Race and the Making of American Political Science

By Jessica Blatt | Go to book overview

Chapter 2
“All Things Lawful Are Not Expedient”:
The American Political Science Association
Considers Jim Crow

For all John W. Burgess’s influence, his elaborate theoretical edifice did not long survive intact, and elements of it were subject to challenge even as he remained the discipline’s leading figure. One of the sharpest such challenges came as early as 1891 from future U.S. President Woodrow Wilson. At the time, Wilson was newly teaching jurisprudence and political economy at Princeton University, having completed his studies under Herbert Baxter Adams at Johns Hopkins and published his thesis, Congressional Government, to wide acclaim.1 Wilson took unpitying aim at Burgess in a review of Political Science and Comparative Constitutional Law in the Atlantic Monthly. The review blasted everything from the older man’s “mechanical” style to his “extraordinary dogmatic readiness to force many intricate and diverse things to accommodate themselves to a few simple formulas.” If that weren’t enough, Wilson continued that it was “characteristic of [Burgess] to have no doubts; to him the application of his analysis seem[ed] the perfect and final justification of it.” Burgess’s “thoughtful readers,” Wilson predicted, would “experience much more difficulty and have many more doubts.”2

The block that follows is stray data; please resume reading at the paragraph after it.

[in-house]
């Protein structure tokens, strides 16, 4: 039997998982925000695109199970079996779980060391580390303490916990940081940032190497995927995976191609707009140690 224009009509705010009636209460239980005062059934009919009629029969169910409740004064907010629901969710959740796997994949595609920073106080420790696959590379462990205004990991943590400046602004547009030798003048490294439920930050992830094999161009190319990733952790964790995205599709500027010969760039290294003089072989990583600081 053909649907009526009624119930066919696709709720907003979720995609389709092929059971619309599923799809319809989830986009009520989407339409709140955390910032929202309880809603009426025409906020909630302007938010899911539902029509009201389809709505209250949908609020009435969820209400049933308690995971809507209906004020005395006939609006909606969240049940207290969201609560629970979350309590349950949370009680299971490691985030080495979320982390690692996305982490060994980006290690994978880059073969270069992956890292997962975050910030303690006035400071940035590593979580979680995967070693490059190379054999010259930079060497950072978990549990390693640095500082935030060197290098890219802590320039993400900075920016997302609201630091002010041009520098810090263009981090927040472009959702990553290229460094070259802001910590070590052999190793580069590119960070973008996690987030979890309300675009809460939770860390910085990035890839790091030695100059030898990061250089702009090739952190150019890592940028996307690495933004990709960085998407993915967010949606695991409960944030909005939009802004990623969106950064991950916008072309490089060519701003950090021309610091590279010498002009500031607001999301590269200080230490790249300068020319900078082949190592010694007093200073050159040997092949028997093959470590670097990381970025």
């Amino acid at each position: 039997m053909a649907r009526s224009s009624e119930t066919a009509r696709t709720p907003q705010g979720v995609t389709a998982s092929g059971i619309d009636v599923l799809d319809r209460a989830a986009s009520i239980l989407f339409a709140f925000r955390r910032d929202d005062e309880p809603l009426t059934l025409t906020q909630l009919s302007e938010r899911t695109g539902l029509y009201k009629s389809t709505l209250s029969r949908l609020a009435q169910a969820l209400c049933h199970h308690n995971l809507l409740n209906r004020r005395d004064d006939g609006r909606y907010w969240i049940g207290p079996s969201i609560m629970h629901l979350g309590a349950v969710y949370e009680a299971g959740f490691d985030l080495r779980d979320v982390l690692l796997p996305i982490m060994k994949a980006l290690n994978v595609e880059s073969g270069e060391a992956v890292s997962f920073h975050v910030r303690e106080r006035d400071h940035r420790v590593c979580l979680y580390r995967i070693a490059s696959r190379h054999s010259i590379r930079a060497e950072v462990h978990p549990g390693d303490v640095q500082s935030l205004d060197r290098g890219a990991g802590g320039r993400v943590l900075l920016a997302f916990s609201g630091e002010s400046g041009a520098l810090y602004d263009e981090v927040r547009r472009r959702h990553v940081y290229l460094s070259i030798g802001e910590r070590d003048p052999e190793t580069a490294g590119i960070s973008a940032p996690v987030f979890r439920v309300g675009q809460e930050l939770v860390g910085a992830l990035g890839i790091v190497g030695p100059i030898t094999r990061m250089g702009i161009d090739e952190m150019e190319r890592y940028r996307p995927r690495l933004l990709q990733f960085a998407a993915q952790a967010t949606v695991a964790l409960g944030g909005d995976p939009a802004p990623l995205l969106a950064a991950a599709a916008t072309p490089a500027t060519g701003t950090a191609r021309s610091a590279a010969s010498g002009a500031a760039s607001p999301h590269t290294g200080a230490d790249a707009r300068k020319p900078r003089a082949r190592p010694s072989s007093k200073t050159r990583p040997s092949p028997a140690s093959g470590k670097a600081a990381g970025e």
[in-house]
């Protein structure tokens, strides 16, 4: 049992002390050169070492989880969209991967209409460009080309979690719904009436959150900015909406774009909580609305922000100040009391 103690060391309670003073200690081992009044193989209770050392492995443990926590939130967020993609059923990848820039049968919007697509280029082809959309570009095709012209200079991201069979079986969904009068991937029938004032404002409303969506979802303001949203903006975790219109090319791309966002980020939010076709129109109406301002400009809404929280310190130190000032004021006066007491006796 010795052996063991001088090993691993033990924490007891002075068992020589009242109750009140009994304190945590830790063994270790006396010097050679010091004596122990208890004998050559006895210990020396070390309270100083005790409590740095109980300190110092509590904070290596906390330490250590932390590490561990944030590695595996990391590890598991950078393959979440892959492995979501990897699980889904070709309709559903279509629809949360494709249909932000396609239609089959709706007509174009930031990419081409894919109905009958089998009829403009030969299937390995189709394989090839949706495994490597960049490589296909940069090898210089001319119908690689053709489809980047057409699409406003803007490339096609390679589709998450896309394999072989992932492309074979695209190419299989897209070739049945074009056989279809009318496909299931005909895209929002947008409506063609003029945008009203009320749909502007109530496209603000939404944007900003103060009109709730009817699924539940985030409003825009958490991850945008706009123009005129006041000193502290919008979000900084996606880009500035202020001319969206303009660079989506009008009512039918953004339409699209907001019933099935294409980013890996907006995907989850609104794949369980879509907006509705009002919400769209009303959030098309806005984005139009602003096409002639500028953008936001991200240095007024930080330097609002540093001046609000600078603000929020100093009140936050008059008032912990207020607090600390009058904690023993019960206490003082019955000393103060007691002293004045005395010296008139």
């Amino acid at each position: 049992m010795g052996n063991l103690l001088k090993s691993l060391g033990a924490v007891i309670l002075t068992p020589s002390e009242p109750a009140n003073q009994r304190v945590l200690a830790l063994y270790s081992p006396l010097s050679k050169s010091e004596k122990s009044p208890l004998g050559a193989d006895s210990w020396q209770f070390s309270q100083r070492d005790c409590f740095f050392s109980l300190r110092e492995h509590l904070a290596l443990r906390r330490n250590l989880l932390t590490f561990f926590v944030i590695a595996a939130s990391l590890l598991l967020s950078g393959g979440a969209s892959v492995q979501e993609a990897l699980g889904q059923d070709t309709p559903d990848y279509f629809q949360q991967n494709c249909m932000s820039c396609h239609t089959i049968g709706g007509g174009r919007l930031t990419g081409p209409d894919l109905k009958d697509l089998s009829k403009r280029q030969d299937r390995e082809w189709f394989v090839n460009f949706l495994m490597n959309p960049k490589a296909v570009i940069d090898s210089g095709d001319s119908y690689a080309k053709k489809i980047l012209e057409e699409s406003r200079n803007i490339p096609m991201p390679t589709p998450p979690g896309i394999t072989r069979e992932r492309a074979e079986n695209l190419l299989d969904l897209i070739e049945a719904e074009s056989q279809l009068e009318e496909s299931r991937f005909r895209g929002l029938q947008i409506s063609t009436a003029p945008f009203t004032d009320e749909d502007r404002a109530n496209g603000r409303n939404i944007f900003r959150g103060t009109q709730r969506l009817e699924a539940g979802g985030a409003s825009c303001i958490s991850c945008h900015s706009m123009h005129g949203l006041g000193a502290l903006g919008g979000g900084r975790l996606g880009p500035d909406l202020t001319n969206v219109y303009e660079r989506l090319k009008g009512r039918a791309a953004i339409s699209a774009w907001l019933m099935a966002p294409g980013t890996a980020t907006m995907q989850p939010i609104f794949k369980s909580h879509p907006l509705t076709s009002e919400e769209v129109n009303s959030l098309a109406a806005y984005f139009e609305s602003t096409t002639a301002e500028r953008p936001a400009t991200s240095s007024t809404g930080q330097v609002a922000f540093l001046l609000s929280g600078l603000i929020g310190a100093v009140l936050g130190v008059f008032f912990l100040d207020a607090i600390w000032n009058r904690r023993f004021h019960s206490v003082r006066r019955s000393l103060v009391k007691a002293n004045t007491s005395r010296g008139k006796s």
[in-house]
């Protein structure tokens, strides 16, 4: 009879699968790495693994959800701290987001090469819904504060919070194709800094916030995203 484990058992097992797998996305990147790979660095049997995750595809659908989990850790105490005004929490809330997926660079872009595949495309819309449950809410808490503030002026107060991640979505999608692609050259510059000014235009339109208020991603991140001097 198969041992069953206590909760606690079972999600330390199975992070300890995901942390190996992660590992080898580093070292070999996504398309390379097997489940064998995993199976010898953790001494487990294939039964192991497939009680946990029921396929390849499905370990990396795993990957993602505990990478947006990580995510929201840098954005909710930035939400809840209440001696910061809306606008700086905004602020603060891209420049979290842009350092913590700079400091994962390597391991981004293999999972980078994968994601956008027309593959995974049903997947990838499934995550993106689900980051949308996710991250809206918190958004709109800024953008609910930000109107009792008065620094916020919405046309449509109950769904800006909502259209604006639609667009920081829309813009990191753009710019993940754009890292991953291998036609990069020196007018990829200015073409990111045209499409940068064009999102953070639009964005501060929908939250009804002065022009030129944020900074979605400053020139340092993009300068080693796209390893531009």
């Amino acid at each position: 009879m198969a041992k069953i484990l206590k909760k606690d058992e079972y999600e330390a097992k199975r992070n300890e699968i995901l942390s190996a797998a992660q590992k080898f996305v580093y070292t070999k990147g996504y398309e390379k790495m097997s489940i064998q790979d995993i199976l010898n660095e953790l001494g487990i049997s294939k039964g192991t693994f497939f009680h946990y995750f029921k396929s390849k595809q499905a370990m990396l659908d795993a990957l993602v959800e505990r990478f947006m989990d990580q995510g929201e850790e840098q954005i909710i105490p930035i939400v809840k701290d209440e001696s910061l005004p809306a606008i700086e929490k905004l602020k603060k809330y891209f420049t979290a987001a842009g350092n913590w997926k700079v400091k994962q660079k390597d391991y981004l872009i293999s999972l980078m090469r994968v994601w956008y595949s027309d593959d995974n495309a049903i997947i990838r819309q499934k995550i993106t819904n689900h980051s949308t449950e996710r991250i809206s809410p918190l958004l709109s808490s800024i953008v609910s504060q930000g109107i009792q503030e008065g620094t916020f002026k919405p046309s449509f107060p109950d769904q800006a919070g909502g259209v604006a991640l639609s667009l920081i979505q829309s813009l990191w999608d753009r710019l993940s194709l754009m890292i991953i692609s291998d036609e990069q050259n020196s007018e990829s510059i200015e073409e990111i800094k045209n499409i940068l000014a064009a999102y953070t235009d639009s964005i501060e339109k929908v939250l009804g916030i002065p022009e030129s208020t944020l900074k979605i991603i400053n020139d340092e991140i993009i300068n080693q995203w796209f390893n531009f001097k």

Wilson’s screed signaled what would shortly become a pervasive critique of Burgess’s mode of political science. Wilson and like-minded scholars, such as Henry Jones Ford, Albert Shaw, Frank Goodnow, and others seeking to further professionalize the discipline in the early twentieth century, found Burgess-style political science to be legalistic and unmoored from any empirical foundation. They also affirmed that the past, so central

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